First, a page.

The Return to Slow in a Postmodern World
Updated: Mar 20
I distinctly remember sitting at a cafe one afternoon in Portland, Oregon a couple of years ago and having the realization that my preferred mode of being is slow. I also recall feeling slightly uncomfortable to admit this (even if it was only quietly to myself). Maybe the discomfort comes from a fear of being left behind—modern society encourages machine-like production, work for the sake of work. But, I’m a human who likes to take my time to ingest, digest, and assimilate my surroundings, conversations, books, and ideas. Simmer my thoughts, and then proceed. This seems almost contentious in our modern world given the (somewhat unspoken) expectations to keep up.
Yet, a shift is beginning to take place. We are starting to understand how our industrialized, hurried mindsets, and by extension our actions, are eroding our natural landscapes, thereby, threatening our water resources, the air we breathe, and the land on which we construct our lives, infrastructures, and communities. An out of sight, out of mind mindset will not solve our climate crisis. With this understanding, we, at UpJaunt, are making efforts to thread a sustainability focus through the shared ethos of our work.
photo by Clay Banks
How do we move forward?
Japan is one country where change is being systematically, and actively, addressed. The island country is currently experiencing a steady decline in population — given that national birth rates are slowing, while the aging population continues to grow. Society 5.0, a vision-forward plan devised by the Japanese government, is “a super-smart society” with the mission to tackle some of the countries more imminent problems via technology, innovation, and infrastructure changes, especially with regard to urban life.
But, still, others are choosing to venture outside city life in search of new ways of living and being. The shift is cross-generational with both older and younger generations beginning to relocate and build lives in formerly abandoned rural towns. Yoko Era and her husband are part of this growing community trading urban life for a more rustic mode of living. Younger generations are also seeing the benefits of bucolic life, giving up stressful, urban lifestyles for a slower life amongst nature.
With this shift, rural tourism is seeing a boost; and, as with any shift, change comes with its challenges. As an expert in the field of tourism and rural economics, Yasuo Ohe has documented and written about many of the collective concerns of those connected with the industry. Ohe is a supporter of soft tourism, a term coined roughly thirty years ago to differentiate between tourism that is harmful, or exploitative — otherwise known as hard tourism — versus tourism that is more sustainable for the communities and environments in which it takes place, i.e. soft. Moreover, soft tourism “employs local people, respects the local way of life, and is in harmony with local traditions.”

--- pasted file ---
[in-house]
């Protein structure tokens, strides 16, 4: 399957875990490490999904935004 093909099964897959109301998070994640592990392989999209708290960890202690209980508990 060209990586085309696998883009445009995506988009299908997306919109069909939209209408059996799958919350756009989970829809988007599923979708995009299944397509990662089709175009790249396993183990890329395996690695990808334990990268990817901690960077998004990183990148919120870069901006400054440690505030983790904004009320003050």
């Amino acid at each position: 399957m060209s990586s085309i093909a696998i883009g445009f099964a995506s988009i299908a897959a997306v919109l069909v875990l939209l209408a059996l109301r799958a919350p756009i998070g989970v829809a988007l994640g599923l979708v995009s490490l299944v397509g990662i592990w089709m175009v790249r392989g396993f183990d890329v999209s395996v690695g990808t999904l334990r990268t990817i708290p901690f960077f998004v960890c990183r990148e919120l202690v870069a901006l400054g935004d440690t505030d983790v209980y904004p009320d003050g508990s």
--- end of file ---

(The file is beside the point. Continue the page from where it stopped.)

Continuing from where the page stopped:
This hard and soft continuum is also applied to various levels of ecotourism. In an article titled “Hard and Soft Tourism” published in The SAGE International Encyclopedia of Travel and Tourism, Carolin Lusby says that “hard ecotourists have a strong commitment to the environment, which shows itself in longer trips that are closer to nature.” This concept of hard ecotourism is exactly what Nico Hadjicostis delves into in his book Destination Earth: A New Philosophy of Travel by a World-Traveler.
In Destination Earth, Hadjicostis talks about ‘armchair travel’ and the fear of the unknown. He suggests that many of us are placated by our screens and tricked into thinking that our televisions, laptops, and phones, are viable substitutes for actual travel and exploration. According to Hadjicostis, “peeking through a 40-inch screen is how most people learn about our planet but the information they gain is trivial and flat.” In reading this, the image of the monolith from Stanley Kubrick’s 2001: A Space Odyssey came immediately to mind.
What is the monolith in the film? Is it a metaphoric representation of our screens? Are screens simply tools, and, like all tools, decidedly used either for good or for evil?
I suspect that our screens (while opening us to the world at large in remarkable ways) have removed us from the three-dimensional world in which we live. I agree with Hadjicostis when he writes in Destination Earth that “there is no substitute for studying an actual three-dimensional globe in order to understand, and more importantly feel, the size of the Earth and the interrelationship of its landmasses and oceans.” He also suggests that real travel is slow travel. When we stay in a specific region for weeks at a time, we allow ourselves the chance to get to know the locals, to visit the farmers’ markets, to possibly cook our own meals and savor the nuance of people and place.
photo by Alejandro Duarte
When we rush through travel, or life, keeping to rigid itineraries and schedules, we miss something. A something that can only be experienced when we are paying attention. And when we pay attention, we discover things about ourselves, about others, about our environments. Things have time to seep in. I’m in no way suggesting that we return to a time pre-screen, but I do think there is a way to move through our three-dimensional world both consciously and spontaneously, allowing time and space for the unexpected.
Just as Kubrick’s 2001 wasn’t meant to be understood on first viewing, we often don’t fully comprehend our experiences as they are happening. We need time to digest.